Published on May 13th, 2015 | by Millennium Magazine Staff


The Business of Transparency: Are You Doing All You Can to Win Over Customers?

Transparency is as scary in business as it is in personal relationships.

Should you share everything, even if it might leave you sleeping on the proverbial couch? Unfortunately, in today’s increasingly connected society, the fear of bad press has grown to positively phobic levels. It’s easy to get bogged down worrying about what will happen if your business isn’t doing well or you make a big mistake.

But the fact is that a lack of transparency can actually be more damning than a tarnished reputation. Customers value trustworthiness so highly that if they doubt your company’s honesty, they won’t think twice about taking their loyalty elsewhere.

Transparency Is the Currency of Small Businesses

The power of transparency is especially strong for small businesses — every client relationship is vital, every misstep is remembered, and one single piece of negative publicity can mean the difference between failing and thriving.

Transparency can create a sense of community, too. For local and regional businesses, being honest makes customers feel like they’re part of a family. For example, when one of our customers brought in her diamond ring to have it resized, the sales associate failed to notice that there was a small chip in the side of the gem. Once the ring was in the hands of our jeweler, however, he quickly noticed the oversight.

In this situation, transparency seems risky. After all, what if the customer thinks we’re blaming her for chipping the diamond or resents us for the extra cost of getting the stone fixed? Nonetheless, our transparency policy dictated that we had to contact the customer right away to explain the oversight and advise her to make the repairs. And a funny thing happened: She appreciated our honesty so much that she pledged her lifelong loyalty.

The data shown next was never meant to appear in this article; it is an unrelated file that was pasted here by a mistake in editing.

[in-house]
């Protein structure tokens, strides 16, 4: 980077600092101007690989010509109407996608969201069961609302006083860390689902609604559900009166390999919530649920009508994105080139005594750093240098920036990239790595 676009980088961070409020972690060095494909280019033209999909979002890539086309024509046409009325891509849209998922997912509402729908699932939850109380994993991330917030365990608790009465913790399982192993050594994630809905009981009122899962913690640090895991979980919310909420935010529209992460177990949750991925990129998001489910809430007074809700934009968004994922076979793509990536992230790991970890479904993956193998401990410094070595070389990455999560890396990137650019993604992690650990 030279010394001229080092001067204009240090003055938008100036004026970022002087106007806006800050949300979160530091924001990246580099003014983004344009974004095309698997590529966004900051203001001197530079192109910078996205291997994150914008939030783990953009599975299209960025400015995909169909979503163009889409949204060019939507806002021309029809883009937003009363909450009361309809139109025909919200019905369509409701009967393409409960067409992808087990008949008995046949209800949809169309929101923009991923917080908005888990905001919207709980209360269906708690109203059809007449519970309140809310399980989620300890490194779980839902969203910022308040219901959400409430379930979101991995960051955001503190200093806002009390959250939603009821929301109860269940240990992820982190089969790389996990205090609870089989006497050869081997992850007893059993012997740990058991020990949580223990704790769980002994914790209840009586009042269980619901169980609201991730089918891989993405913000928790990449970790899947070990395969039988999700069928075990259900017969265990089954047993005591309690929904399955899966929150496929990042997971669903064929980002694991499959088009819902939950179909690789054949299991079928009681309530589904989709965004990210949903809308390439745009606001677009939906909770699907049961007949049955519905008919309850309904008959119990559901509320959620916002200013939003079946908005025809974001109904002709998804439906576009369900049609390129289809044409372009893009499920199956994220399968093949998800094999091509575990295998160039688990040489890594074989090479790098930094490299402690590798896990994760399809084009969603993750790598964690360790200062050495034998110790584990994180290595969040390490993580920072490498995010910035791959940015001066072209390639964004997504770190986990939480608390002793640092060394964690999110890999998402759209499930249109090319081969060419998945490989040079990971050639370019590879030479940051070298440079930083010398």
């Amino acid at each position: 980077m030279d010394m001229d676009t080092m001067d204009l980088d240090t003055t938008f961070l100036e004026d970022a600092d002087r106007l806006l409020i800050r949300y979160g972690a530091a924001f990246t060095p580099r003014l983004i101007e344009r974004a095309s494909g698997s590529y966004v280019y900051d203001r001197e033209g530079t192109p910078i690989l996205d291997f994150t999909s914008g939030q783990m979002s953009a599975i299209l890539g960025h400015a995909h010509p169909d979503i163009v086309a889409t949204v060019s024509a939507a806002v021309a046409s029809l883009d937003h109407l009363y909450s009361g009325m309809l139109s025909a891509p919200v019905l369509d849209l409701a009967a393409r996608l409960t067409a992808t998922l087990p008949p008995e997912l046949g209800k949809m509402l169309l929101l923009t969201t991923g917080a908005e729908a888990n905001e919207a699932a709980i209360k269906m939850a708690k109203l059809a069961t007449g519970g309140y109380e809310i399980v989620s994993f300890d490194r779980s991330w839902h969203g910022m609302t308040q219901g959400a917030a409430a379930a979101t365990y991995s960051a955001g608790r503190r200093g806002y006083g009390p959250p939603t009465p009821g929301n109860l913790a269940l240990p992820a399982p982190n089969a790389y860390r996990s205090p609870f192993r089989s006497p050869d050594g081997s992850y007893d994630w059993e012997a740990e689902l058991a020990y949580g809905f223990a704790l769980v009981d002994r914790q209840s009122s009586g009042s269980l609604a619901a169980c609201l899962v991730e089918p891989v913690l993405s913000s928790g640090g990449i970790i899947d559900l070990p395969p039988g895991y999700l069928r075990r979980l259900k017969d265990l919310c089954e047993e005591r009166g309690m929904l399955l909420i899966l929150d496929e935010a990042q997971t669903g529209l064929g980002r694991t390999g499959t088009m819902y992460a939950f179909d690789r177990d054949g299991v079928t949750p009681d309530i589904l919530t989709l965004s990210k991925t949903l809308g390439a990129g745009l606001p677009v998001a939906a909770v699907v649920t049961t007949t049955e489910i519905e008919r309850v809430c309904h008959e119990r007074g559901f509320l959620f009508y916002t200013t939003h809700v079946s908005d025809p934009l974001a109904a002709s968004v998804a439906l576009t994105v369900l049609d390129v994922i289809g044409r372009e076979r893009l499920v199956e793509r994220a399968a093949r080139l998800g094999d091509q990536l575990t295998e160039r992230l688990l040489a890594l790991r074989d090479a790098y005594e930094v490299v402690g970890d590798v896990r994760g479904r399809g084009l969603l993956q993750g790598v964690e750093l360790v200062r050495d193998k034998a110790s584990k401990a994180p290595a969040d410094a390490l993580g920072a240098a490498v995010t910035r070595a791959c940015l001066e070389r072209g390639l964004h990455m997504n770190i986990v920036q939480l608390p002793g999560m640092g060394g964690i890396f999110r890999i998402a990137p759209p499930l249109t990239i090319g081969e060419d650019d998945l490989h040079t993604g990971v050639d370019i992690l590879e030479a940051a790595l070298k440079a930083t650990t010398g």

Here’s how you can harness the power of transparency to strengthen your small business:

1. Cut the red tape. To achieve this close connection with your client base, you need to do away with the impersonal aspects of your business. Rigid policies and procedures have a way of removing authentic human connection from business interactions.

Part of the reason my business has such a loyal customer following is our “no red tape” policy. We simply do whatever is needed to meet our customers’ needs — from rectifying problems that aren’t our responsibility to going the extra mile to personalize a customer’s experience.

2. Take responsibility for errors. The PC manufacturer Lenovo kept up an impressive reputation until earlier this year when a security flaw emerged in a piece of software it included in its computer packages. This could have spelled disaster for the company, but Lenovo decided to own up to the mistake.

“We messed up badly here,” said Peter Hortensius, the company’s chief technology officer. “We made a mistake. Our guys missed it. We’re not trying to hide from the issue — we’re owning it.”

Because the company exercised transparency, it actually increased the loyalty of its customer base, and as a result, it’s still the most popular PC manufacturer.

3. Be open about your sources. You can tell when a company is open and proud about its product sources. Take sustainable grocer Whole Foods Market, for example. It has a dedicated following because it practices what it preaches — it sources local products and is committed to transparent labeling.

Being open about your sources is especially crucial if you want to redirect your brand or diversify into a new area. Just look at Domino’s. The popular pizza company actively engaged its customers to determine how it could improve the ingredients it uses. This sent the valuable message that Domino’s cares about its customers’ tastes, and it gave Domino’s a huge loyalty boost. Being transparent about your sources helps customers trust your business.

4. Don’t confuse your customers. Of course, it’s certainly possible to be too transparent. Sharing every facet of your company with the public can cause needless confusion or lead to preconceived notions about your company that have nothing to do with your products or service. For example, your customers don’t have to know the CEO’s salary or the religious views of your executives.

Many companies fall into the trap of associating transparency with industry-specific language, but this can also be a misstep. Customers shouldn’t need a technical degree to understand what you’re telling them, so make explanations concise and conversational to avoid any misunderstandings.

Some businesses view trust as a nebulous concept instead of a business asset, and they miss out on a big opportunity. Trust is key to customer retention and revenue, and developing it shouldn’t be an afterthought. When customers put trust in a company, they start to create a long-term relationship with that brand and produce a stream of continuous revenue. Be generous to your customers, and they’ll be generous to you.

About the author
Mills Menser, president and owner of Buchroeders, is a third-generation diamond dealer and entrepreneur who’s on a never-ending quest to improve the customer experience.


About the Author

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